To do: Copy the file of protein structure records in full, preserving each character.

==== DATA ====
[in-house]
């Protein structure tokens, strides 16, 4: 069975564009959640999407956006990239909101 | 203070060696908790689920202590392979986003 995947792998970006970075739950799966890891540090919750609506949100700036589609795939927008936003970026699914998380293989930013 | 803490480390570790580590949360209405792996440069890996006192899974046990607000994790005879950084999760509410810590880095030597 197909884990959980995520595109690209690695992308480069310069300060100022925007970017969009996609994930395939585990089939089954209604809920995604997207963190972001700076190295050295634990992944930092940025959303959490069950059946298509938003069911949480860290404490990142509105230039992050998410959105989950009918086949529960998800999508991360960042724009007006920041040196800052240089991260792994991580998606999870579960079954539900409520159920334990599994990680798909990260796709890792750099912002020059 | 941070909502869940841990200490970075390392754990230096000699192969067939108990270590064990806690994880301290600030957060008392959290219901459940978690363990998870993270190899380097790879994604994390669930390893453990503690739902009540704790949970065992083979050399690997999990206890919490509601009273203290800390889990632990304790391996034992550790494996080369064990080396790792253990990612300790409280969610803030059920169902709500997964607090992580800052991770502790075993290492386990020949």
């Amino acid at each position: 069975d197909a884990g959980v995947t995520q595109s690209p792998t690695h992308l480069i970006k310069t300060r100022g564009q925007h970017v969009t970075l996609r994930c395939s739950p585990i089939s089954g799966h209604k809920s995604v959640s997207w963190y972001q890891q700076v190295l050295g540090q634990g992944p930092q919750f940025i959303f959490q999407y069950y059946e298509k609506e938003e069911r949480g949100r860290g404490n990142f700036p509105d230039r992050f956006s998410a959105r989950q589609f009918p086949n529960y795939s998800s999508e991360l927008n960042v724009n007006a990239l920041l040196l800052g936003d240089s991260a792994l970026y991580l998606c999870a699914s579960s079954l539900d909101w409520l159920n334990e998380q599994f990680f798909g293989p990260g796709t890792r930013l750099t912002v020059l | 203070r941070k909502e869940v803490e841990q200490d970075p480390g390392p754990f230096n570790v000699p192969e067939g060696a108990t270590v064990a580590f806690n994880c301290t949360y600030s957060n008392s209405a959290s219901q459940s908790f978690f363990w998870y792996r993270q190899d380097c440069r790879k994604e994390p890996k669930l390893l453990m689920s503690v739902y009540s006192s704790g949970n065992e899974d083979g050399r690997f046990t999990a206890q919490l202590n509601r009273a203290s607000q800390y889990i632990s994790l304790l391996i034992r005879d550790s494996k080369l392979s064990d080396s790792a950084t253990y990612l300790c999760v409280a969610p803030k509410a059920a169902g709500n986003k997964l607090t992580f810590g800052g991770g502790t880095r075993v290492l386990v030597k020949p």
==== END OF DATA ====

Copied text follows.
[in-house]
């Protein structure tokens, strides 16, 4: 069975564009959640999407956006990239909101 | 203070060696908790689920202590392979986003 995947792998970006970075739950799966890891540090919750609506949100700036589609795939927008936003970026699914998380293989930013 | 803490480390570790580590949360209405792996440069890996006192899974046990607000994790005879950084999760509410810590880095030597 197909884990959980995520595109690209690695992308480069310069300060100022925007970017969009996609994930395939585990089939089954209604809920995604997207963190972001700076190295050295634990992944930092940025959303959490069950059946298509938003069911949480860290404490990142509105230039992050998410959105989950009918086949529960998800999508991360960042724009007006920041040196800052240089991260792994991580998606999870579960079954539900409520159920334990599994990680798909990260796709890792750099912002020059 | 941070909502869940841990200490970075390392754990230096000699192969067939108990270590064990806690994880301290600030957060008392959290219901459940978690363990998870993270190899380097790879994604994390669930390893453990503690739902009540704790949970065992083979050399690997999990206890919490509601009273203290800390889990632990304790391996034992550790494996080369064990080396790792253990990612300790409280969610803030059920169902709500997964607090992580800052991770502790075993290492386990020949």
């Amino acid at each position: 069975d197909a884990g959980v995947t995520q595109s690209p792998t690695h992308l480069i970006k310069t300060r100022g564009q925007h970017v969009t970075l996609r994930c395939s739950p585990i089939s089954g799966h209604k809920s995604v959640s997207w963190y972001q890891q700076v190295l050295g540090q634990g992944p930092q919750f940025i959303f959490q999407y069950y059946e298509k609506e938003e069911r949480g949100r860290g404490n990142f700036p509105d230039r992050f956006s998410a959105r989950q589609f009918p086949n529960y795939s998800s999508e991360l927008n960042v724009n007006a990239l920041l040196l800052g936003d240089s991260a792994l970026y991580l998606c999870a699914s579960s079954l539900d909101w409520l159920n334990e998380q599994f990680f798909g293989p990260g796709t890792r930013l750099t912002v020059l | 203070r941070k909502e869940v803490e841990q200490d970075p480390g390392p754990f230096n570790v000699p192969e067939g060696a108990t270590v064990a580590f806690n994880c301290t949360y600030s957060n008392s209405a959290s219901q459940s908790f978690f363990w998870y792996r993270q190899d380097c440069r790879k994604e994390p890996k669930l390893l453990m689920s503690v739902y009540s006192s704790g949970n065992e899974d083979g050399r690997f046990t999990a206890q919490l202590n509601r009273a203290s607000q800390y889990i632990s994790l304790l391996i034992r005879d550790s494996k080369l392979s064990d080396s790792a950084t253990y990612l300790c999760v409280a969610p803030k509410a059920a169902g709500n986003k997964l607090t992580f810590g800052g991770g502790t880095r075993v290492l386990v030597k020949p």